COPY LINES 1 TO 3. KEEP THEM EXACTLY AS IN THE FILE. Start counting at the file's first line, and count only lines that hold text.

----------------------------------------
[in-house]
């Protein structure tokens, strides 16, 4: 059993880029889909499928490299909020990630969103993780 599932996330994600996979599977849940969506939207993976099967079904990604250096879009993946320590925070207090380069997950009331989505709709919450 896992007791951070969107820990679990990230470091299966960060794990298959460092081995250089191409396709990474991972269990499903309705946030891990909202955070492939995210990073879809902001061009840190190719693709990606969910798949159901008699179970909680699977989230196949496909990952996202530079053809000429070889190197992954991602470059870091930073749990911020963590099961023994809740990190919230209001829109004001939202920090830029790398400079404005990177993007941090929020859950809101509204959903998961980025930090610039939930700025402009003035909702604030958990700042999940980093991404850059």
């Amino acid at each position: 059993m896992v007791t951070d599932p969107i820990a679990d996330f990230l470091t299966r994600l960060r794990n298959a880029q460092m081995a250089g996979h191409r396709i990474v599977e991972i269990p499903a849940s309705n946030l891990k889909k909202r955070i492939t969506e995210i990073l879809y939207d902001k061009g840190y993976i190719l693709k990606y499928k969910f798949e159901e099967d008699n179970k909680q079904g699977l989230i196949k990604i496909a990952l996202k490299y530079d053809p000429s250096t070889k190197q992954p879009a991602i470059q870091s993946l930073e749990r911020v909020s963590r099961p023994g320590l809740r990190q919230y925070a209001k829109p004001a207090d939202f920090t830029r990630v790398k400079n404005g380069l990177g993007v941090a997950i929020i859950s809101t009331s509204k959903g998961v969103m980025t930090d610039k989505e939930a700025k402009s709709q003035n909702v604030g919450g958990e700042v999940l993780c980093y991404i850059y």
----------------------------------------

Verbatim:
[in-house]
């Protein structure tokens, strides 16, 4: 059993880029889909499928490299909020990630969103993780 599932996330994600996979599977849940969506939207993976099967079904990604250096879009993946320590925070207090380069997950009331989505709709919450 896992007791951070969107820990679990990230470091299966960060794990298959460092081995250089191409396709990474991972269990499903309705946030891990909202955070492939995210990073879809902001061009840190190719693709990606969910798949159901008699179970909680699977989230196949496909990952996202530079053809000429070889190197992954991602470059870091930073749990911020963590099961023994809740990190919230209001829109004001939202920090830029790398400079404005990177993007941090929020859950809101509204959903998961980025930090610039939930700025402009003035909702604030958990700042999940980093991404850059």
């Amino acid at each position: 059993m896992v007791t951070d599932p969107i820990a679990d996330f990230l470091t299966r994600l960060r794990n298959a880029q460092m081995a250089g996979h191409r396709i990474v599977e991972i269990p499903a849940s309705n946030l891990k889909k909202r955070i492939t969506e995210i990073l879809y939207d902001k061009g840190y993976i190719l693709k990606y499928k969910f798949e159901e099967d008699n179970k909680q079904g699977l989230i196949k990604i496909a990952l996202k490299y530079d053809p000429s250096t070889k190197q992954p879009a991602i470059q870091s993946l930073e749990r911020v909020s963590r099961p023994g320590l809740r990190q919230y925070a209001k829109p004001a207090d939202f920090t830029r990630v790398k400079n404005g380069l990177g993007v941090a997950i929020i859950s809101t009331s509204k959903g998961v969103m980025t930090d610039k989505e939930a700025k402009s709709q003035n909702v604030g919450g958990e700042v999940l993780c980093y991404i850059y």